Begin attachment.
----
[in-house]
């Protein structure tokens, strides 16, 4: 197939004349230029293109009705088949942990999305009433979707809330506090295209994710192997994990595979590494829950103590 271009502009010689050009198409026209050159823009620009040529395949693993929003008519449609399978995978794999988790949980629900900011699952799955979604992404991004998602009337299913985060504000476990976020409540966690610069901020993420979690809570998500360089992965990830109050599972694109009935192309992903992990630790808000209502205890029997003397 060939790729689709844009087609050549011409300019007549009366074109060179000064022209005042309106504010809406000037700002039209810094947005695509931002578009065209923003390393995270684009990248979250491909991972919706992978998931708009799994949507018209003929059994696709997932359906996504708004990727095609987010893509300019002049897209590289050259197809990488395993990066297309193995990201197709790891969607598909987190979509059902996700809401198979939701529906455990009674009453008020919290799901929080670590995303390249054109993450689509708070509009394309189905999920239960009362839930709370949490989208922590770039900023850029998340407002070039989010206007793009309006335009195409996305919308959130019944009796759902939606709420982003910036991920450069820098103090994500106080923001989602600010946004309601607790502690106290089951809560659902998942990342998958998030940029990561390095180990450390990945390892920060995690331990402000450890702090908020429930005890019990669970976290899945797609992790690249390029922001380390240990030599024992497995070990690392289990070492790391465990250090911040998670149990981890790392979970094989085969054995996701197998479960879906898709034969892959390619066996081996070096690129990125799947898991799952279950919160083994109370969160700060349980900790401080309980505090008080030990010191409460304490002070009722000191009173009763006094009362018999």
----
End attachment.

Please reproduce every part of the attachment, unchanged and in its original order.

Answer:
[in-house]
């Protein structure tokens, strides 16, 4: 197939004349230029293109009705088949942990999305009433979707809330506090295209994710192997994990595979590494829950103590 271009502009010689050009198409026209050159823009620009040529395949693993929003008519449609399978995978794999988790949980629900900011699952799955979604992404991004998602009337299913985060504000476990976020409540966690610069901020993420979690809570998500360089992965990830109050599972694109009935192309992903992990630790808000209502205890029997003397 060939790729689709844009087609050549011409300019007549009366074109060179000064022209005042309106504010809406000037700002039209810094947005695509931002578009065209923003390393995270684009990248979250491909991972919706992978998931708009799994949507018209003929059994696709997932359906996504708004990727095609987010893509300019002049897209590289050259197809990488395993990066297309193995990201197709790891969607598909987190979509059902996700809401198979939701529906455990009674009453008020919290799901929080670590995303390249054109993450689509708070509009394309189905999920239960009362839930709370949490989208922590770039900023850029998340407002070039989010206007793009309006335009195409996305919308959130019944009796759902939606709420982003910036991920450069820098103090994500106080923001989602600010946004309601607790502690106290089951809560659902998942990342998958998030940029990561390095180990450390990945390892920060995690331990402000450890702090908020429930005890019990669970976290899945797609992790690249390029922001380390240990030599024992497995070990690392289990070492790391465990250090911040998670149990981890790392979970094989085969054995996701197998479960879906898709034969892959390619066996081996070096690129990125799947898991799952279950919160083994109370969160700060349980900790401080309980505090008080030990010191409460304490002070009722000191009173009763006094009362018999």